Architects and structural engineers both have vital roles in the construction industry. However, there are key distinctions between the two professions. The architect’s contribution is designing a plan that acts as a visual guide for the individuals constructing the structure. Structural engineers are a critical supporting role, translating the architect’s designs into a safe building with functional places to live and work.
Though the two professions may seem similar to the average individual, Pedram Zohrevand, an engineer with years of experience, explains the architect and structural engineer’s difference and overlap.
Architects are known for their ability to create innovative and beautiful spaces. Architects have a strong artistic background, and they are more likely to receive public recognition for their designs.
Architects restore and conserve old buildings, as well as develop new ways to use standing buildings. Their involvement with the construction project starts at the earliest stage and continues through to the completion.
Architects prepare and present design proposals for their clients. They produce detailed drawings of the project and work with structural engineers to ensure that the project is safe and efficient. Architects need to be skilled project managers and experts in construction details.
Architects attend regular meetings with clients, contractors, engineers, city officials, and other specialists. They often make many site visits to check on construction progress, and they are called upon to make changes if there is a problem with the building or building materials.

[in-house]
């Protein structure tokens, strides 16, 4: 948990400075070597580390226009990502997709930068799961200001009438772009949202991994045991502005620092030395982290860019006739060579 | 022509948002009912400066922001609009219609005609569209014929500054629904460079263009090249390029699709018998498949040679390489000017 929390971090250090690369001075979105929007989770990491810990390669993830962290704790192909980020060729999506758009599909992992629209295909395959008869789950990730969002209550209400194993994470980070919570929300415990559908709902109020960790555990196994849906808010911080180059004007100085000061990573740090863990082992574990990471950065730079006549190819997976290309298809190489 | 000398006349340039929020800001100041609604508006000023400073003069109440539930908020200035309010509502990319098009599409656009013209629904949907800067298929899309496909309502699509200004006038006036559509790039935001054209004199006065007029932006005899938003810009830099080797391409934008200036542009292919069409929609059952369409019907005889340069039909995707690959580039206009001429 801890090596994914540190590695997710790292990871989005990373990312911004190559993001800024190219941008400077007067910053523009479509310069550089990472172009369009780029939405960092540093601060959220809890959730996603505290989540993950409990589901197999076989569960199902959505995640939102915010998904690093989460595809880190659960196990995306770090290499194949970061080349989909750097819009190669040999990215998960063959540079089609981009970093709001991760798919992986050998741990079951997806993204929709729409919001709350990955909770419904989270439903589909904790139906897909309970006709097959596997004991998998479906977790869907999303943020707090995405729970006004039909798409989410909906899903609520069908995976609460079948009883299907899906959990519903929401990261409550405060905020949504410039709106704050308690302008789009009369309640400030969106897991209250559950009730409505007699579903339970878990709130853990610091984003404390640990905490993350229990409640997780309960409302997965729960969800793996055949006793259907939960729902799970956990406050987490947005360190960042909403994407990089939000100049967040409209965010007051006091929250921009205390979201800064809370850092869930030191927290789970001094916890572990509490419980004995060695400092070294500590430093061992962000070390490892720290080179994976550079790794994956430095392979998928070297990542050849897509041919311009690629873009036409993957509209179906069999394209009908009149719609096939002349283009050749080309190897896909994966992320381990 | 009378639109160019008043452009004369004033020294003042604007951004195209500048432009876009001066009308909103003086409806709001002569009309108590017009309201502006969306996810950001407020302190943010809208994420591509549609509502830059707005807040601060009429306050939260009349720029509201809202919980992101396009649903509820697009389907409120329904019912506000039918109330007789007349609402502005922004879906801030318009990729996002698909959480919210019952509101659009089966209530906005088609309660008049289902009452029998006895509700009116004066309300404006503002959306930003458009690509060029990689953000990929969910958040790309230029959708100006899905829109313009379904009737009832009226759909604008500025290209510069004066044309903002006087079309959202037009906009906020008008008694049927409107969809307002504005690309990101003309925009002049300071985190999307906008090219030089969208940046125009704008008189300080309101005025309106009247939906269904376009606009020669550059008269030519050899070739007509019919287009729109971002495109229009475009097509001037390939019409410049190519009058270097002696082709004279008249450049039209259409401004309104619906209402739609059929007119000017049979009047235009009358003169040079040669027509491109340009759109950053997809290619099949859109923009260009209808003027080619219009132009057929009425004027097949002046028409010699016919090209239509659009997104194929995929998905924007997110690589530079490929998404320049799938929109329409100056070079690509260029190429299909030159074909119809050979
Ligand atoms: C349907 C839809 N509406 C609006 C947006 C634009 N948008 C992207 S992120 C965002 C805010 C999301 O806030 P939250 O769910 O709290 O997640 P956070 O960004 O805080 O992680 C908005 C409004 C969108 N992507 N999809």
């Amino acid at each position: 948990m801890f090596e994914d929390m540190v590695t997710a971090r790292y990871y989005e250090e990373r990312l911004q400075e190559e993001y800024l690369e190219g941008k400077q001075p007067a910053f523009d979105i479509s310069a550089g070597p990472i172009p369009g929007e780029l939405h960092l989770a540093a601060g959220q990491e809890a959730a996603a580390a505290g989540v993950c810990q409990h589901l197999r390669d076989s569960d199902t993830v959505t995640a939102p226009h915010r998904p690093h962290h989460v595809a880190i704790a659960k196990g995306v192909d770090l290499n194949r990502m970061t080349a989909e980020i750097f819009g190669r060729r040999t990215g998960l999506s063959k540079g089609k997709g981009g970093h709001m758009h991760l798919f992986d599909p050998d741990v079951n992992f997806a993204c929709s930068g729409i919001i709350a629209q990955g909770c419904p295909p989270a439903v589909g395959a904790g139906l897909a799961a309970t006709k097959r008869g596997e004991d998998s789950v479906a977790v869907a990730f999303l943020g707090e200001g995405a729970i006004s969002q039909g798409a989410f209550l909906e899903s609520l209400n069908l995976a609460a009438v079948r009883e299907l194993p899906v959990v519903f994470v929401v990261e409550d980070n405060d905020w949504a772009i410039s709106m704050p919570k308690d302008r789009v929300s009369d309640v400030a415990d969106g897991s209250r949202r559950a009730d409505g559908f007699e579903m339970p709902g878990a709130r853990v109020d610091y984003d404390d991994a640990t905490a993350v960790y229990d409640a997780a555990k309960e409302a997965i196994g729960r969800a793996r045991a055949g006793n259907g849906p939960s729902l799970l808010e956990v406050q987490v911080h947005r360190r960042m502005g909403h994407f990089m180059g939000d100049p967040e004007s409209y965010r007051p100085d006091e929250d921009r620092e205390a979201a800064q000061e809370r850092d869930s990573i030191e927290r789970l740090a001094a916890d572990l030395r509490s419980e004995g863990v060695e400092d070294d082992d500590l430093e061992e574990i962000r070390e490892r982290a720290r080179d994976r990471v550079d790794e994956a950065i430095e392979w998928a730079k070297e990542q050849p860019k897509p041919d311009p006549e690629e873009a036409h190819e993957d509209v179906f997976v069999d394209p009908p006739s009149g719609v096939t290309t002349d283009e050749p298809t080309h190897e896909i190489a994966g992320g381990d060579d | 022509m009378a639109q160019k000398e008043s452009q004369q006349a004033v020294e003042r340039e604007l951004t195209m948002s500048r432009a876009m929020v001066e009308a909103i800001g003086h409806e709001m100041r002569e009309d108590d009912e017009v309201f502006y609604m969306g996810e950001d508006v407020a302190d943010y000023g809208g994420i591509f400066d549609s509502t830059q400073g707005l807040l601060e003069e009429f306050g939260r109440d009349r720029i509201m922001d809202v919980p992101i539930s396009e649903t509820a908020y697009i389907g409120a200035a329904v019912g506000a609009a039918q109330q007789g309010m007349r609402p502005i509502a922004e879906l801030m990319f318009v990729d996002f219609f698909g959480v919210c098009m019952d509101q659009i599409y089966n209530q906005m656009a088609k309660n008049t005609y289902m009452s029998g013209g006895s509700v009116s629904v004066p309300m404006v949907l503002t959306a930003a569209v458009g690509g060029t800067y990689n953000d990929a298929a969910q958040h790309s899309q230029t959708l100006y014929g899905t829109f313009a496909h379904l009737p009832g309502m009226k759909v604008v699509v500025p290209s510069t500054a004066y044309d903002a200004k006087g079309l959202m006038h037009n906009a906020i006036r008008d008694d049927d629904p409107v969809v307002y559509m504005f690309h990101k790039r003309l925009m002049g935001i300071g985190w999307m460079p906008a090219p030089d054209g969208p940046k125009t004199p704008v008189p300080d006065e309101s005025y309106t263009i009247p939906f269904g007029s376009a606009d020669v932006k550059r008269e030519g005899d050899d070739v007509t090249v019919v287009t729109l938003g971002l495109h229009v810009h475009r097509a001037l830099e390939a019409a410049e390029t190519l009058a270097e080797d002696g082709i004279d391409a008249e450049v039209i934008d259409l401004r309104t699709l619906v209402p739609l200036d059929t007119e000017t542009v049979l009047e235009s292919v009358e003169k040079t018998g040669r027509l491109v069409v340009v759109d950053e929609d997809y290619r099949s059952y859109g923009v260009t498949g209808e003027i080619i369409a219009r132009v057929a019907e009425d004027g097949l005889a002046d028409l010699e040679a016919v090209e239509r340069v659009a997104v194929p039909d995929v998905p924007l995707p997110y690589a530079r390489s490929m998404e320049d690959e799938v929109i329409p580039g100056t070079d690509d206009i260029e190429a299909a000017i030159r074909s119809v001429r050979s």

Not only do structural engineers design buildings, but they design tunnels, bridges, and other infrastructure projects. A structural engineer is often called upon to “translate” an architect’s work into real life by deciding on the materials and safety features.
Structural engineers focus their energy on the calculations needed to determine what makes a structure safe. During the initial architectural design phase, Structural engineers study the building site and architectural designs and provide the architect and owner with their technical comments about the designs’ feasibility and constructability. The structural engineer needs to make sure that the building is capable of withstanding gravity and lateral loads. Gravity loads are the building weight results, including all furniture and equipment, and all users and inhabitants’ weight. On the other hand, lateral loads are the results of natural events such as hurricanes and earthquakes. Like Pedram Zohrevand, some structural engineers prefer to be involved from the initial phase of architectural designs to help architects incorporate all structural parameters and restrictions in their designs, which leads to saving time and money during the construction.
A structural engineer’s job functions include preparing and reviewing drawings, reports, designs, and making load calculations to account for the building’s weight and other stressors. The structural engineer collaborates with the architect when construction materials are selected. They provide technical advice to the architect and other professionals involved in the construction process.